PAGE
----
nep-ias New Economics Papers
on Insurance Economics
Issue of 2008‒04‒15
two papers chosen by
Soumitra K Mallick
Indian Institute of Social Welfare and Bussiness Management

  1. America’s Rejection of Compulsory Government Health Insurance in the Progressive Era and its Legacy for National Insurance Today By Herbert Emery
  2. The Effect of Medicare Part D on Pharmaceutical Prices and Utilization By Mark Duggan; Fiona Scott Morton

  1. By: Herbert Emery
    Abstract: Between 1915 and 1920, 18 U.S. states considered the introduction of compulsory health insurance. Given the alleged deficiencies of voluntary arrangements for insuring sickness, reformers expected social insurance to be welfare enhancing for American wage-workers since it would result in lower cost insurance and an extension of coverage to more of the population. Scholars commonly ascribe the inability of states to introduce government health insurance to American ideology and institutions that prevented the political mobilization of wage-workers. They view the lack of government insurance as a policy failure and significant for explaining why the U.S. does not have national health insurance today. The evidence presented in this paper casts doubt on this interpretation. Compulsory insurance would not have provided gains for wage-workers, and this explains the absence of broad political support for health insurance legislation in this early period.
    JEL: H51 H53 I11 I18 I38 N3 N4
    Date: 2008–01–01
  2. By: Mark Duggan; Fiona Scott Morton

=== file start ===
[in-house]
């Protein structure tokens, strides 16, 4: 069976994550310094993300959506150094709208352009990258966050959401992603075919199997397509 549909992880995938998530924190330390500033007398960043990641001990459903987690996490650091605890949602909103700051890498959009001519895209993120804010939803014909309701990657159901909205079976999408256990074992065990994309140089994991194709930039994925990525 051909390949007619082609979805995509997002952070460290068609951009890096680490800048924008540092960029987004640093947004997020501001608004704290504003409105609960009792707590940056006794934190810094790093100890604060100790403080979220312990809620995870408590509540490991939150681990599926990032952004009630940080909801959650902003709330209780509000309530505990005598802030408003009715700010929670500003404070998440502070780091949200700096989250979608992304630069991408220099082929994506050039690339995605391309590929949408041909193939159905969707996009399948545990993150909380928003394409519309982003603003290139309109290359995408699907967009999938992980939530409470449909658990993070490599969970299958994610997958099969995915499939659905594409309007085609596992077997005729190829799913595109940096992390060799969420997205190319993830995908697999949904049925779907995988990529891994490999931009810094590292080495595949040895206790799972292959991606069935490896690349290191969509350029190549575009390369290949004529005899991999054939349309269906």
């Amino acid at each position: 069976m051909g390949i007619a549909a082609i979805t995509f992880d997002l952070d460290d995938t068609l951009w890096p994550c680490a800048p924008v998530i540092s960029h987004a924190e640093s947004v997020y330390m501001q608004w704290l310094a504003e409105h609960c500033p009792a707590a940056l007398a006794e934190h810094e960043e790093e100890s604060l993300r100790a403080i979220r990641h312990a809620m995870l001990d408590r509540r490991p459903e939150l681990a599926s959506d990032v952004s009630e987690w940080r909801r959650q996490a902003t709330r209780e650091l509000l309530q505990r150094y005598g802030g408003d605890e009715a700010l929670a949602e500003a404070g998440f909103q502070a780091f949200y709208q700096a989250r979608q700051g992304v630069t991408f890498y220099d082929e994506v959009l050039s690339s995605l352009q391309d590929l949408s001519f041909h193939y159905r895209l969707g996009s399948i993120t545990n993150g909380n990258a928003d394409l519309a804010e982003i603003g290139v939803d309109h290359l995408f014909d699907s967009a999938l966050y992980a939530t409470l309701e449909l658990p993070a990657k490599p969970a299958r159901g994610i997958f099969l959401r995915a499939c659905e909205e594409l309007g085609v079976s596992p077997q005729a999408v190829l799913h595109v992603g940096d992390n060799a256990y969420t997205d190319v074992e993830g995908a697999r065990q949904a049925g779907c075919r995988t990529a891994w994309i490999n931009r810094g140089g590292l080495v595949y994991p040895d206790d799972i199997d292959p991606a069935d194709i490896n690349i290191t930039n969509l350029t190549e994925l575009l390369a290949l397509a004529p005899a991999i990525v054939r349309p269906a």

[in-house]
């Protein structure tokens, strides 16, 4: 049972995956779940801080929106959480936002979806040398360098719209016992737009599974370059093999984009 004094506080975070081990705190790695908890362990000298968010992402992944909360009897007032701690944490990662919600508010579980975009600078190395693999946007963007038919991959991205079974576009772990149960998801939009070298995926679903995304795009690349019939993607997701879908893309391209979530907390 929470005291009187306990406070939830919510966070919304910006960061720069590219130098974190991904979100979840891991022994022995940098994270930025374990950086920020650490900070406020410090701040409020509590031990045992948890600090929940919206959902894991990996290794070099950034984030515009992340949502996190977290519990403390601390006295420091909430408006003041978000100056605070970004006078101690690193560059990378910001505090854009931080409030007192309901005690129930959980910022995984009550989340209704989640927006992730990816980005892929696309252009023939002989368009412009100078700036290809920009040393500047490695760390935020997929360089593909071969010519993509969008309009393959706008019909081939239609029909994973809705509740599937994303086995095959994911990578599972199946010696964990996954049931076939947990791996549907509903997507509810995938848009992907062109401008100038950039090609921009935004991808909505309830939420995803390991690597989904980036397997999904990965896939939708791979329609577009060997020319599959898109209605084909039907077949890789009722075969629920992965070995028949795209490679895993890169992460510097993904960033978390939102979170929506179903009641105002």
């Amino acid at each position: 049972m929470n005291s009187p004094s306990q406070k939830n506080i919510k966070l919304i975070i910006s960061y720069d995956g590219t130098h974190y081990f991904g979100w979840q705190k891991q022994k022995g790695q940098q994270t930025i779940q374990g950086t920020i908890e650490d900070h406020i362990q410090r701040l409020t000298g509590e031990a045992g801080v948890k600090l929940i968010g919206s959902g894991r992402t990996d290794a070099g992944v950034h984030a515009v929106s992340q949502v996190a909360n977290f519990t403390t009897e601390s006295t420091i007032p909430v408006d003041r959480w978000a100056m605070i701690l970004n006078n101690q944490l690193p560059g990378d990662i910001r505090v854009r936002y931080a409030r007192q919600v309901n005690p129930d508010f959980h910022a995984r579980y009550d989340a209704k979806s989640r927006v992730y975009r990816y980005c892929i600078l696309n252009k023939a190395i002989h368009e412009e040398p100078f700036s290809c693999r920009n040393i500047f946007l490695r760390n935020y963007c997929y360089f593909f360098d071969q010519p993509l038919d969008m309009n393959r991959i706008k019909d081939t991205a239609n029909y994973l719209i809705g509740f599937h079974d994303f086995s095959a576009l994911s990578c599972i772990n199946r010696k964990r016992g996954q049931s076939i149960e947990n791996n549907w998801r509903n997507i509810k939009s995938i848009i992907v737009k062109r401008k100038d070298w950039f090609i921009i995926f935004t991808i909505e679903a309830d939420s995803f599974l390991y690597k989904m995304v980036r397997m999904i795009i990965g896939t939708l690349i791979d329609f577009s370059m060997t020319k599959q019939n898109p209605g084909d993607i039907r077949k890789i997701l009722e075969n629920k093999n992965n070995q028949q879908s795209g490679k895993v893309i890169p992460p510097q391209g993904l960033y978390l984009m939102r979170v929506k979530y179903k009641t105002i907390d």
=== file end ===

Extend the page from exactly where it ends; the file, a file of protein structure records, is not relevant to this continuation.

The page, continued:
Abstract: On January 1, 2006, the federal government began providing insurance coverage for Medicare recipients' prescription drug expenditures through a new program known as Medicare Part D. Rather than setting pharmaceutical prices itself, the government contracted with private insurance plans to provide this coverage. Enrollment in Part D was voluntary, with each Medicare recipient allowed to choose from one of the private insurers with a contract to offer coverage in her geographic region. This paper evaluates the effect of this program on the price and utilization of pharmaceutical treatments. Theoretically, it is ambiguous whether the expansion in insurance coverage would increase or reduce pharmaceutical prices. Insurance-induced reductions in demand elasticities would predict an increase in pharmaceutical firms' optimal prices. However, Part D plans could potentially negotiate price discounts through their ability to influence the market share of specific treatments. Using data on product-specific prices and quantities sold in each year in the U.S., our findings indicate that Part D substantially lowered the average price and increased the total utilization of prescription drugs by Medicare recipients. Our results further suggest that the magnitude of these average effects varies across drugs as predicted by economic theory.
    JEL: H57 I11 I18 L11 L51
    Date: 2008–04

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